Scanner Buying Guide
Film & Slide Features
While scanner features vary from type to type, there are a few standard features common to all.
The bit depth of a scanner is basically how precise the scanning element is in distinguishing between various shades of colors. The higher the bit depth, the more exact each individual color will be. Also, a higher bit depth will create a smoother transition between colors will be in the final file.
The minimum acceptable depth for color scans is 24 bits, which means that the scanner can distinguish between 16.8 million colors. For black and white and grayscale scanning, 8 bits are more than sufficient.
A scanner's resolution is how many dots or pixels per inch (listed as either DPI or PPI) a scanner reads from a document. The higher the number the more exact the scan will be and the better the final image. Resolution is sometimes listed with two numbers shown being multiplied by each other (600 x 300, for example). The lower number is the actual scanning resolution and the one that should be used in deciding the scanner's quality.
There are usually two types of resolution listed with a scanner: Optical and Interpolated. Optical resolution is the actual physical resolution that a scanner can read and the more accurate of the two. The interpolated resolution is how large a scan can be "blown up" using an included software algorithm. This should only be of interest to people who plan on enlarging their documents significantly.
For the average user, a minimum of 300 dpi should be more than sufficient for most uses. This will produce good image quality for both web and print presentations. As with everything, though, the higher quality you buy the more flexibility you will have later on.
Similar to bit depth, optical density is a measurement of the range of tones a scanner can see. It is measure from 0.0 (perfect white) to 4.0 (the blackest black). The higher the number the more accurate the tonal range will be.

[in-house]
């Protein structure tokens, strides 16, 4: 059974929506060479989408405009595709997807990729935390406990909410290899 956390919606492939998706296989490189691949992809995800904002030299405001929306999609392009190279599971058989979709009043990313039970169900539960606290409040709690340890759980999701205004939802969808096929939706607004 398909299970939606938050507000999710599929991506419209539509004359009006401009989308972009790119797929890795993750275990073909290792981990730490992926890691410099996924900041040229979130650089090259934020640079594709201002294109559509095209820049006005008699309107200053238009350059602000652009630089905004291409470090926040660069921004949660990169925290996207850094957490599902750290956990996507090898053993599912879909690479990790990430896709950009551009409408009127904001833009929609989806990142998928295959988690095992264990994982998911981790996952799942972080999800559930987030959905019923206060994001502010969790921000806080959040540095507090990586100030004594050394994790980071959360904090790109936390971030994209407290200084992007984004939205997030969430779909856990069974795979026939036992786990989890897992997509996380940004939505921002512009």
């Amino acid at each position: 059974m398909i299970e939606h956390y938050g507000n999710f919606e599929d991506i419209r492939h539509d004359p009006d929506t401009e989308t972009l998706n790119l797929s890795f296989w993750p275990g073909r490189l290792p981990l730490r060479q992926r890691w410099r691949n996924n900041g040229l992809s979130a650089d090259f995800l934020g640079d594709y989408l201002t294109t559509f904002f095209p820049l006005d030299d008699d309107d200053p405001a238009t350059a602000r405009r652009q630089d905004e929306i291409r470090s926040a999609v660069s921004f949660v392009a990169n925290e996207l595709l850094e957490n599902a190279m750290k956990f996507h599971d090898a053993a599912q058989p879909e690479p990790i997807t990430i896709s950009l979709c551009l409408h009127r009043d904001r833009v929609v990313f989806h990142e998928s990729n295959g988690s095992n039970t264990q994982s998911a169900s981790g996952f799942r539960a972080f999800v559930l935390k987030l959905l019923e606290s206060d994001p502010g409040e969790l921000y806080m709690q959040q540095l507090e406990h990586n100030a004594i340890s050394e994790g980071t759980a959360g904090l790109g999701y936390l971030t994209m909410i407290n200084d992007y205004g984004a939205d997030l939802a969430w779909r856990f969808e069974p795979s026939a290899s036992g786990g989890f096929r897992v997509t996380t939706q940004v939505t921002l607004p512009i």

A good tonal range for a flatbed is at least 2.8. For Film and Slide scanners you should shoot for at least 3.2. In either case, the higher the better. Going for more initially could save you a lot of time and trouble later.
Sensor A scanner's sensor is basically its eye. Right now there are two primary types of scanner sensors: CCD and CIS. CCD (Charge-Coupled Device) is by far the most common and most reliable of the two. CIS (Contact Image Sensor) is a new, smaller chip that allows for scanners with a much more compact design.
In general, a CCD is still the better way to go in that it is more accurate and much more reliable. A CIS based scanner is a good option for those who don't require the best image quality and want to maximize space.
Optical Recognition Software (OCR)
To produce editable text from a scanned document you need OCR. When an image is scanned, it is usually turned into a single static image file. Any text in the document is treated as an image and can't be changed. OCR software "reads" the text in a scan and turns it into something easily editable in a word processing program, like Microsoft Word.
There are a number of different ways to connect a scanner to your computer. The oldest, and slowest, is through a parallel port connector. Most new scanner, though, tend to connect via either USB or SCSI.
- USB (Universal Serial Bus) is the most common and easiest connection. It is reasonably fast and a snap to connect. In fact, most USB scanners feature Plug and Play installation, which mean you just plug them in and they set themselves up with minimum input from you. A newer standard, USB 2.0, has recently come out that is much faster, but requires an adapter card or a computer that supports the standard.
- SCSI (Small Computer System Interface) is an extremely fast high end connection used by many graphics professionals. While much more complicated to install, and requiring a special interface card on the computer, the SCSI standard is lightning fast and extremely reliable. SCSI is primarily reserved for graphics professionals and high-end users.
- FireWire (IEEE 1394) is another new standard worth looking into which combines the speed of SCSI and the ease of use of USB. Unfortunately, it's still a new standard and still relatively expensive.
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